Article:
“It means the law is beginning to aim at animal protection, but the law should clearly state its scope,” she said.

“[It] should also discuss extending the concept to non-wildlife.

The mainland lacked legislation to punish people who were cruel to animals or who exposed them to unnecessary suffering or harm, Zhang said.

“While the exact benefits to animal welfare are yet to be seen, this could at least help in generally advocating for animal protection,” she said.

The report comes after two men were jailed on Monday for killing a donkey from an endangered species in Tibet .

The two men chased and hit the kiang in their car. They then killed it with a knife and disemboweled it.

The pair were jailed for 3½ years and one year.

They were also fined 80,000 yuan (HK$101,000) and 20,000 yuan.

They took photographs of themselves with the dead animal and posted them online, sparking public outrage.



From:  Our Hen House – Change the World for Animals

By Visiting Animal — December 16, 2014

Jill in 1993

Animals Asia founder and CEO Jill Robinson (as heard on the Our Hen House podcast – Episode #199) first witnessed the cruelty of bear bile farming in 1993. Since then, she has worked tirelessly to end the industry. Animals Asia’s “Healing without Harm” program continues to collaborate with traditional medicine practitioners to end the demand for bear bile. Today on Our Hen House, Jill shares with us her experience with traditional medicine practitioners who also want to end the cruelty.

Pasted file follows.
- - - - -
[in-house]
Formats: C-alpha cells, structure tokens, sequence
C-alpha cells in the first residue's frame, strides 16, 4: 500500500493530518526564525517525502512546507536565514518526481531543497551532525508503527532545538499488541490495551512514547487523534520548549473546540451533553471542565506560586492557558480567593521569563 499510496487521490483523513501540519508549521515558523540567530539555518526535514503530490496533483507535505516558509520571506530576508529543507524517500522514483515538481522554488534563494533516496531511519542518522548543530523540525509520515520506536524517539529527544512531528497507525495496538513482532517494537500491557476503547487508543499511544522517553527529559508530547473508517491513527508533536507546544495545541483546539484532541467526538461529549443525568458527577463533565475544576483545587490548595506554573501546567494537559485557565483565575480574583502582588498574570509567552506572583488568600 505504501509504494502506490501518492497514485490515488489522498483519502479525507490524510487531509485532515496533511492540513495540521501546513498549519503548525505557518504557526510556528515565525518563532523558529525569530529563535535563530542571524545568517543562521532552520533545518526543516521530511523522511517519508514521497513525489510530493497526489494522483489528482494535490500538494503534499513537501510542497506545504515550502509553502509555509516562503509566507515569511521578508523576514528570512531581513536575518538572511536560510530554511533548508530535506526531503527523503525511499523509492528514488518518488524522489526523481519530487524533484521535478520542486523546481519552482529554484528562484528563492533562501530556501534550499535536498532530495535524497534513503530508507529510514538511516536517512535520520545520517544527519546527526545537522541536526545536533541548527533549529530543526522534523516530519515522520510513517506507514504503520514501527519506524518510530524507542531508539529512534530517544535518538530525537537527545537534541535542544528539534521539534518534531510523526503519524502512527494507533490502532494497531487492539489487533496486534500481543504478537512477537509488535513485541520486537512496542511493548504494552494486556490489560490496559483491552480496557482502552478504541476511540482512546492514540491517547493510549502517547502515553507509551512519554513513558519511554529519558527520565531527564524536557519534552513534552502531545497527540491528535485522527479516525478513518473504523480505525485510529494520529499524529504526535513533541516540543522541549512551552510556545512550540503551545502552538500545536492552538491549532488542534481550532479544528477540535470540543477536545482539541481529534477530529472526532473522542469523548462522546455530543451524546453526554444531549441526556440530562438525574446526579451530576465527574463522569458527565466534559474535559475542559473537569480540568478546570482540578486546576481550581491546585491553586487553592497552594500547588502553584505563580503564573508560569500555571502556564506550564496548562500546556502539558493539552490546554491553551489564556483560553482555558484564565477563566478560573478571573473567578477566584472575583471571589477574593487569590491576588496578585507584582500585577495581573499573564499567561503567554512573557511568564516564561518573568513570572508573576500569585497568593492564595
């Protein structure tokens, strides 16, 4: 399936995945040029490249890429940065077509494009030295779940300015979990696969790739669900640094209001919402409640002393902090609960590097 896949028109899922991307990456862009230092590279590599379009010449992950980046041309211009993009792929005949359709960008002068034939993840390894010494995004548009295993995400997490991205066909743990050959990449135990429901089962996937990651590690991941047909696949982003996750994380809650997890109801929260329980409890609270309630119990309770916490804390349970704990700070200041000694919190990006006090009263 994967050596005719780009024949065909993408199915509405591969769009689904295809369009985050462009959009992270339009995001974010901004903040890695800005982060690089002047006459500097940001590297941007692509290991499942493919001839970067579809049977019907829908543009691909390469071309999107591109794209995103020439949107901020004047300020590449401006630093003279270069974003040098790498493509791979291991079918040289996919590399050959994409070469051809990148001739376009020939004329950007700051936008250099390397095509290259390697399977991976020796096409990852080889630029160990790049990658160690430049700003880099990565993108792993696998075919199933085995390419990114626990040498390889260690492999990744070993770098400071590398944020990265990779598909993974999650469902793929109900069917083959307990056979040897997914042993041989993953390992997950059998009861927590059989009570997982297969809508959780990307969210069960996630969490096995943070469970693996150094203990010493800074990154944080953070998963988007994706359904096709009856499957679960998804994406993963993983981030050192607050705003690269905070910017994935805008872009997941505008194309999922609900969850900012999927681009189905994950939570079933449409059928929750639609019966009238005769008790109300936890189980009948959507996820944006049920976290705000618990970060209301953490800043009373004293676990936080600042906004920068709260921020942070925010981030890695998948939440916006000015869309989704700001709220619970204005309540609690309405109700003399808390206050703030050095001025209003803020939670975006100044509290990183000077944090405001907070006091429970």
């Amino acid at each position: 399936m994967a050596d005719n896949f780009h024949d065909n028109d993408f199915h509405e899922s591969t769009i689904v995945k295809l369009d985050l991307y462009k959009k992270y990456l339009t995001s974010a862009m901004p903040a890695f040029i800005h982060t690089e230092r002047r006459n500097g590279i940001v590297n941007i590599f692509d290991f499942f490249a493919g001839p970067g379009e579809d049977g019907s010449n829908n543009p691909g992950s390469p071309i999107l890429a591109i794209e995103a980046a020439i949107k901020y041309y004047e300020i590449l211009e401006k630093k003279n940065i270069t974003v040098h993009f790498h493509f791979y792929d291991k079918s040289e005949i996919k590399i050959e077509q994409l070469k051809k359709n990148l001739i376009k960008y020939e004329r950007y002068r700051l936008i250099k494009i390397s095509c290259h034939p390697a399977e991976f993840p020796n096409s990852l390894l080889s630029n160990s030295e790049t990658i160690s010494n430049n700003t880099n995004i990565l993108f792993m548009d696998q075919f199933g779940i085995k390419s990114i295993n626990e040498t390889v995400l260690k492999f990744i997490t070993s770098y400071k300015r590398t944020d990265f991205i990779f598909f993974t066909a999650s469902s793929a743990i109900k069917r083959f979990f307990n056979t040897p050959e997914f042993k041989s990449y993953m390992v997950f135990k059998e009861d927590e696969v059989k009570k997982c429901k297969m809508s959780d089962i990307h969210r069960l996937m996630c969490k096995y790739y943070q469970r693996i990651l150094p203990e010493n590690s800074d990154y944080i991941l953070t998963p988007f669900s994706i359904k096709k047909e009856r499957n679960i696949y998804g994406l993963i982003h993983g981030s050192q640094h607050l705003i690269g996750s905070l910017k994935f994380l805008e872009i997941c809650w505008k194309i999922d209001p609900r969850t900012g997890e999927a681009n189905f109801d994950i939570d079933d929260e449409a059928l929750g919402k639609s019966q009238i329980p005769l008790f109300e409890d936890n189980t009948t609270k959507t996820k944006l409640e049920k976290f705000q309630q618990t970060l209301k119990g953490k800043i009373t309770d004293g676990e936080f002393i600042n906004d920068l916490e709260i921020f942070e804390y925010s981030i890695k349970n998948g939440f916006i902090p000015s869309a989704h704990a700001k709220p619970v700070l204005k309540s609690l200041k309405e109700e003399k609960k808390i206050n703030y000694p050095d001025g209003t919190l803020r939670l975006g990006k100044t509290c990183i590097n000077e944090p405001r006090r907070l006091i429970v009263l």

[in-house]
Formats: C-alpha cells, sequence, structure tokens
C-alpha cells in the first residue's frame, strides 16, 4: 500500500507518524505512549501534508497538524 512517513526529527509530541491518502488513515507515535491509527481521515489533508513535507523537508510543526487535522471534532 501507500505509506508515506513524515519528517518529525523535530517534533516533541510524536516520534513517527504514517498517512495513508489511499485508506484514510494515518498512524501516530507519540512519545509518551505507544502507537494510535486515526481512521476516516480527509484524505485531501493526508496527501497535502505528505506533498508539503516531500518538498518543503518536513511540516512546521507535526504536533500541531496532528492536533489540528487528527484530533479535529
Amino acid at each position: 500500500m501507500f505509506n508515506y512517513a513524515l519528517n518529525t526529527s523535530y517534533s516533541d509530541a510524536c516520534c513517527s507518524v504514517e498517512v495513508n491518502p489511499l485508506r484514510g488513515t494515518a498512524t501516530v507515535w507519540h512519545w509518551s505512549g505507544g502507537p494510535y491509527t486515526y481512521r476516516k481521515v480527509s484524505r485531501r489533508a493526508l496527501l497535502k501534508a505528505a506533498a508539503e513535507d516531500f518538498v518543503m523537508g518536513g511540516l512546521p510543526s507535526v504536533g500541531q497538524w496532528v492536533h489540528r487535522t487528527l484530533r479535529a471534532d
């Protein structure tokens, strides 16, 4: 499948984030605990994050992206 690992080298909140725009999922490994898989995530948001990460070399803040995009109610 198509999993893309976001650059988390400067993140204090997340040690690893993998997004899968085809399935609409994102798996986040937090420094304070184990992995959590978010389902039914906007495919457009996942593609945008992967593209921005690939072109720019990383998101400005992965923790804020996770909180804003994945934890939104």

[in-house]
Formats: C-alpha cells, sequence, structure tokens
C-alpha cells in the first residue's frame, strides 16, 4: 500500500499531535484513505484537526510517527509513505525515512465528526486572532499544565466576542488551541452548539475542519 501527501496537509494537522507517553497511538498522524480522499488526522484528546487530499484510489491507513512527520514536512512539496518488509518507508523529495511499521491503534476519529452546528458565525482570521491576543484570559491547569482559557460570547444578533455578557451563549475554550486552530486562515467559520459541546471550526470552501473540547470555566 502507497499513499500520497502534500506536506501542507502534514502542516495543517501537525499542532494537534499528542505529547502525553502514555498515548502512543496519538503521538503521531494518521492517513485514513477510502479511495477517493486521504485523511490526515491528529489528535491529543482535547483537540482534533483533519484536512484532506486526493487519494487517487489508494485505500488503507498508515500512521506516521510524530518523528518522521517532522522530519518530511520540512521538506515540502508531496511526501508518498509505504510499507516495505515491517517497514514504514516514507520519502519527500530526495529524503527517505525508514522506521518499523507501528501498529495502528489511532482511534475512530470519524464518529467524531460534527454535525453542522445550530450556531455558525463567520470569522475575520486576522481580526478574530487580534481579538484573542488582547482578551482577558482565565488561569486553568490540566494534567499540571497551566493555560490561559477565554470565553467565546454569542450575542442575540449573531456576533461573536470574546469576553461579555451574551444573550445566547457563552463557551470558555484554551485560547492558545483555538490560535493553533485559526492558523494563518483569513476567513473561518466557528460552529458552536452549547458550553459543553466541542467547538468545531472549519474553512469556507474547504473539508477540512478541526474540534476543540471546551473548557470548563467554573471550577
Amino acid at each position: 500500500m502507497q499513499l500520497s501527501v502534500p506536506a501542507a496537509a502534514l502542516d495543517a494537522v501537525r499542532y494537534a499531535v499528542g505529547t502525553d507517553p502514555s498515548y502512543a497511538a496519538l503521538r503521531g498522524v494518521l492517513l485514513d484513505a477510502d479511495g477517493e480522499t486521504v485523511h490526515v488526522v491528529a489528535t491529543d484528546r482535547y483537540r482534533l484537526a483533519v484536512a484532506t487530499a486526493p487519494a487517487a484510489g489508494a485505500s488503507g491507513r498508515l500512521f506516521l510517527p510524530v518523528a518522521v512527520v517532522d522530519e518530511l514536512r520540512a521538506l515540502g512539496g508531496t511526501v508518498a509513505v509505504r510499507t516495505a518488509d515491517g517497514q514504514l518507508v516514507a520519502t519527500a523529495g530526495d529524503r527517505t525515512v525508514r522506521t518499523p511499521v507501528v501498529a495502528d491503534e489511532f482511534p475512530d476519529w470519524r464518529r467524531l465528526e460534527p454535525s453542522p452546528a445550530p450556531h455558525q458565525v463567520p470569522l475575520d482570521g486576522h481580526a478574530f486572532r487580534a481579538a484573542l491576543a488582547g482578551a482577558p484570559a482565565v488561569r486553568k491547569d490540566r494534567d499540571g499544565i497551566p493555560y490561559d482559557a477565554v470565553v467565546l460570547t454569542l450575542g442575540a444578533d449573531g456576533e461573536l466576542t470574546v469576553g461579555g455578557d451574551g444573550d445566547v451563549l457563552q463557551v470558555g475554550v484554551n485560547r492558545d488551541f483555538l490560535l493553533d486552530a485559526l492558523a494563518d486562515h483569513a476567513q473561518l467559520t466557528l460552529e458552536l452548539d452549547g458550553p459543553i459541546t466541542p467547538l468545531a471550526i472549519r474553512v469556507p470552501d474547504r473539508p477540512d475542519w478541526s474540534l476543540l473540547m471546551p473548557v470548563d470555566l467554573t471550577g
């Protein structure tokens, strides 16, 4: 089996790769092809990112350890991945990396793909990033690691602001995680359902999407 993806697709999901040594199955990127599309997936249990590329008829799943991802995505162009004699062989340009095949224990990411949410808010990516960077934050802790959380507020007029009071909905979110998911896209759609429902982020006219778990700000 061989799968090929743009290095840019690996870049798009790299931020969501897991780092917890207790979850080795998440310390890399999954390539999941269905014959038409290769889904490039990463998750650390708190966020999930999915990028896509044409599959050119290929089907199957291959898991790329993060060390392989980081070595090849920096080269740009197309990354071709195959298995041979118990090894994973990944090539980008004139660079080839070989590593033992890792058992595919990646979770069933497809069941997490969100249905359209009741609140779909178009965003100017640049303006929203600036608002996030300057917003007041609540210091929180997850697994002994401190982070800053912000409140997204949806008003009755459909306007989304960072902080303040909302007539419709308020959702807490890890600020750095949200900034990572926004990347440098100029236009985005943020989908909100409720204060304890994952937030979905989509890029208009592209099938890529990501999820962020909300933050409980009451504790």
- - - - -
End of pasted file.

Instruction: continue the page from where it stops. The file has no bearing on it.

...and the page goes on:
My Wildest Dreams Come True: Traditional Chinese Medicine Doctors Say No to Cruelty

by Dr. Jill Robinson

Only in my wildest dreams did I think I would witness traditional Chinese medicine doctors burning bear bile in the streets of Chengdu. But that is exactly what happened in 2010 when Animals Asia began our Healing without Harm campaign. At that time, a small but determined group of Chinese doctors decided they wanted to finally speak out against the practice of bear bile farming, so these ambassadors voted with their businesses and their profits, and agreed to never sell or prescribe bear bile again. Four chains of pharmacies, comprising 33 shops, came on board during that monumental year. Movingly, groups of students also joined in by campaigning against the industry. Launching banner exhibitions in their universities, these passionate students publicly voiced their opposition to the farming of bears for the extraction of their bile. It appeared as though things were beginning to change for these majestic bears who stole my heart and set me on my life’s mission, so many years ago.

Photo Courtesy Animals Asia